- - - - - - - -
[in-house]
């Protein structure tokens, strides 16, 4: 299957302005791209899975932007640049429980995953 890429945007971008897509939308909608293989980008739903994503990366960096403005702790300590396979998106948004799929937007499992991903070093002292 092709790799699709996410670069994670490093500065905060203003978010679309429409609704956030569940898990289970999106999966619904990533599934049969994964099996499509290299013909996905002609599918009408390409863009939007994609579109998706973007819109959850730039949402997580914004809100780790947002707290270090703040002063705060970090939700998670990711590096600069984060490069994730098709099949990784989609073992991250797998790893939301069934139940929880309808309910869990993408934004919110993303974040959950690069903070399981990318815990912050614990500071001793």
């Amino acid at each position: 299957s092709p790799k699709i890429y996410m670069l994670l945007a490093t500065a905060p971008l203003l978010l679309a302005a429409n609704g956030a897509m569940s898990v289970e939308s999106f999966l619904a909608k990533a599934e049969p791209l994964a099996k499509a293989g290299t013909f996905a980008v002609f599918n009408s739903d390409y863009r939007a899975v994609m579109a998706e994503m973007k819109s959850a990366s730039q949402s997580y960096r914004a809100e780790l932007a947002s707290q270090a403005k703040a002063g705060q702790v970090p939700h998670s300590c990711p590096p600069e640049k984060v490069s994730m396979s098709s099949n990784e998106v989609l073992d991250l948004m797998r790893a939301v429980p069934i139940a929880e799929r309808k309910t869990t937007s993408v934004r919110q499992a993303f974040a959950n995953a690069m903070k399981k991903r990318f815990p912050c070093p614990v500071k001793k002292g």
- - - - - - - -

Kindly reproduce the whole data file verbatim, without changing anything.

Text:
[in-house]
């Protein structure tokens, strides 16, 4: 299957302005791209899975932007640049429980995953 890429945007971008897509939308909608293989980008739903994503990366960096403005702790300590396979998106948004799929937007499992991903070093002292 092709790799699709996410670069994670490093500065905060203003978010679309429409609704956030569940898990289970999106999966619904990533599934049969994964099996499509290299013909996905002609599918009408390409863009939007994609579109998706973007819109959850730039949402997580914004809100780790947002707290270090703040002063705060970090939700998670990711590096600069984060490069994730098709099949990784989609073992991250797998790893939301069934139940929880309808309910869990993408934004919110993303974040959950690069903070399981990318815990912050614990500071001793």
């Amino acid at each position: 299957s092709p790799k699709i890429y996410m670069l994670l945007a490093t500065a905060p971008l203003l978010l679309a302005a429409n609704g956030a897509m569940s898990v289970e939308s999106f999966l619904a909608k990533a599934e049969p791209l994964a099996k499509a293989g290299t013909f996905a980008v002609f599918n009408s739903d390409y863009r939007a899975v994609m579109a998706e994503m973007k819109s959850a990366s730039q949402s997580y960096r914004a809100e780790l932007a947002s707290q270090a403005k703040a002063g705060q702790v970090p939700h998670s300590c990711p590096p600069e640049k984060v490069s994730m396979s098709s099949n990784e998106v989609l073992d991250l948004m797998r790893a939301v429980p069934i139940a929880e799929r309808k309910t869990t937007s993408v934004r919110q499992a993303f974040a959950n995953a690069m903070k399981k991903r990318f815990p912050c070093p614990v500071k001793k002292g």